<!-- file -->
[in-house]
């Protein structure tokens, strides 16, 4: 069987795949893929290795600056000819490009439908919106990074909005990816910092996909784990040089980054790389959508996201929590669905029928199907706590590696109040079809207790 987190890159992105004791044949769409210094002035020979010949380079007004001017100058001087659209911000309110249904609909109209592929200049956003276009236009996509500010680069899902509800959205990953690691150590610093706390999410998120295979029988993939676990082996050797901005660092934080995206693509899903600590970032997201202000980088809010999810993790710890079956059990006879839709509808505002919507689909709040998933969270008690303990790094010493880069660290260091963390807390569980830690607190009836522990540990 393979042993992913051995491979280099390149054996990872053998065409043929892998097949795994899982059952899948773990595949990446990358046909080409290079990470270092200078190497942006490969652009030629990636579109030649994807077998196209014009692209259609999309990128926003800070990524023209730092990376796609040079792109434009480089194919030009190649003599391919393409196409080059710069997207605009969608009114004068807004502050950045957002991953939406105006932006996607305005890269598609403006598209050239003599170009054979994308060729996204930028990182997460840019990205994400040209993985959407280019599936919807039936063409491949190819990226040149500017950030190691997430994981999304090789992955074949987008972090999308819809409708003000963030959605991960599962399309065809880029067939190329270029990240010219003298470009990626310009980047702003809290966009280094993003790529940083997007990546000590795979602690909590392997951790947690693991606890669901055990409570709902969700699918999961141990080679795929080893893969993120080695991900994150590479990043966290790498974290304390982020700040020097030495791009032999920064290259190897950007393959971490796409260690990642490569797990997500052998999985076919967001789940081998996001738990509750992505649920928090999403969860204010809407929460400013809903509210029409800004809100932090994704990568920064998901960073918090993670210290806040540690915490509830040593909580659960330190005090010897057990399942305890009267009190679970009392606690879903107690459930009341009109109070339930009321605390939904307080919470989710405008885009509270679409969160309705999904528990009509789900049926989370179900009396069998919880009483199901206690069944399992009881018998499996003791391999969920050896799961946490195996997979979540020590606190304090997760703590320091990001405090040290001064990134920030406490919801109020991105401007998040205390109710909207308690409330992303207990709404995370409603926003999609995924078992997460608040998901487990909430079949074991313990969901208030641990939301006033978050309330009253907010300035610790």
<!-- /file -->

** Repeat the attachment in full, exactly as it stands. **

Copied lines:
[in-house]
């Protein structure tokens, strides 16, 4: 069987795949893929290795600056000819490009439908919106990074909005990816910092996909784990040089980054790389959508996201929590669905029928199907706590590696109040079809207790 987190890159992105004791044949769409210094002035020979010949380079007004001017100058001087659209911000309110249904609909109209592929200049956003276009236009996509500010680069899902509800959205990953690691150590610093706390999410998120295979029988993939676990082996050797901005660092934080995206693509899903600590970032997201202000980088809010999810993790710890079956059990006879839709509808505002919507689909709040998933969270008690303990790094010493880069660290260091963390807390569980830690607190009836522990540990 393979042993992913051995491979280099390149054996990872053998065409043929892998097949795994899982059952899948773990595949990446990358046909080409290079990470270092200078190497942006490969652009030629990636579109030649994807077998196209014009692209259609999309990128926003800070990524023209730092990376796609040079792109434009480089194919030009190649003599391919393409196409080059710069997207605009969608009114004068807004502050950045957002991953939406105006932006996607305005890269598609403006598209050239003599170009054979994308060729996204930028990182997460840019990205994400040209993985959407280019599936919807039936063409491949190819990226040149500017950030190691997430994981999304090789992955074949987008972090999308819809409708003000963030959605991960599962399309065809880029067939190329270029990240010219003298470009990626310009980047702003809290966009280094993003790529940083997007990546000590795979602690909590392997951790947690693991606890669901055990409570709902969700699918999961141990080679795929080893893969993120080695991900994150590479990043966290790498974290304390982020700040020097030495791009032999920064290259190897950007393959971490796409260690990642490569797990997500052998999985076919967001789940081998996001738990509750992505649920928090999403969860204010809407929460400013809903509210029409800004809100932090994704990568920064998901960073918090993670210290806040540690915490509830040593909580659960330190005090010897057990399942305890009267009190679970009392606690879903107690459930009341009109109070339930009321605390939904307080919470989710405008885009509270679409969160309705999904528990009509789900049926989370179900009396069998919880009483199901206690069944399992009881018998499996003791391999969920050896799961946490195996997979979540020590606190304090997760703590320091990001405090040290001064990134920030406490919801109020991105401007998040205390109710909207308690409330992303207990709404995370409603926003999609995924078992997460608040998901487990909430079949074991313990969901208030641990939301006033978050309330009253907010300035610790």